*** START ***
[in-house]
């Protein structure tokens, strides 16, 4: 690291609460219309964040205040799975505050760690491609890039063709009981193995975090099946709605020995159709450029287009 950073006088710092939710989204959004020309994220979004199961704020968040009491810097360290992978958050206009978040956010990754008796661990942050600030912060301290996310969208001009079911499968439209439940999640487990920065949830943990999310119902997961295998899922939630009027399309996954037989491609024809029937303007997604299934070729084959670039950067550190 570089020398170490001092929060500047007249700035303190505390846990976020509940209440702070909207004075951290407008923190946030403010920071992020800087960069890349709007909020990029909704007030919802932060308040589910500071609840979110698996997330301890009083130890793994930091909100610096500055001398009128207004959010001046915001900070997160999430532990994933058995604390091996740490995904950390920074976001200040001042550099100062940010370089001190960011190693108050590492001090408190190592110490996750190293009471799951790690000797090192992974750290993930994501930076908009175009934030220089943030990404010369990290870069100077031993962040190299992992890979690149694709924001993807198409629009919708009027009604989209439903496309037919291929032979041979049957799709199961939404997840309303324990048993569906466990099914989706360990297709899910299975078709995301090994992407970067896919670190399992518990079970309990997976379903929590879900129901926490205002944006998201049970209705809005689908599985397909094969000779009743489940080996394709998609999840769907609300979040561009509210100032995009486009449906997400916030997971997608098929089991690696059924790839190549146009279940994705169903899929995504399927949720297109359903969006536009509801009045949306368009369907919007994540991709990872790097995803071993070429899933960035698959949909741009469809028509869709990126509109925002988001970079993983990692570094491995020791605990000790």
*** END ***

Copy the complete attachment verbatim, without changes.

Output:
[in-house]
């Protein structure tokens, strides 16, 4: 690291609460219309964040205040799975505050760690491609890039063709009981193995975090099946709605020995159709450029287009 950073006088710092939710989204959004020309994220979004199961704020968040009491810097360290992978958050206009978040956010990754008796661990942050600030912060301290996310969208001009079911499968439209439940999640487990920065949830943990999310119902997961295998899922939630009027399309996954037989491609024809029937303007997604299934070729084959670039950067550190 570089020398170490001092929060500047007249700035303190505390846990976020509940209440702070909207004075951290407008923190946030403010920071992020800087960069890349709007909020990029909704007030919802932060308040589910500071609840979110698996997330301890009083130890793994930091909100610096500055001398009128207004959010001046915001900070997160999430532990994933058995604390091996740490995904950390920074976001200040001042550099100062940010370089001190960011190693108050590492001090408190190592110490996750190293009471799951790690000797090192992974750290993930994501930076908009175009934030220089943030990404010369990290870069100077031993962040190299992992890979690149694709924001993807198409629009919708009027009604989209439903496309037919291929032979041979049957799709199961939404997840309303324990048993569906466990099914989706360990297709899910299975078709995301090994992407970067896919670190399992518990079970309990997976379903929590879900129901926490205002944006998201049970209705809005689908599985397909094969000779009743489940080996394709998609999840769907609300979040561009509210100032995009486009449906997400916030997971997608098929089991690696059924790839190549146009279940994705169903899929995504399927949720297109359903969006536009509801009045949306368009369907919007994540991709990872790097995803071993070429899933960035698959949909741009469809028509869709990126509109925002988001970079993983990692570094491995020791605990000790």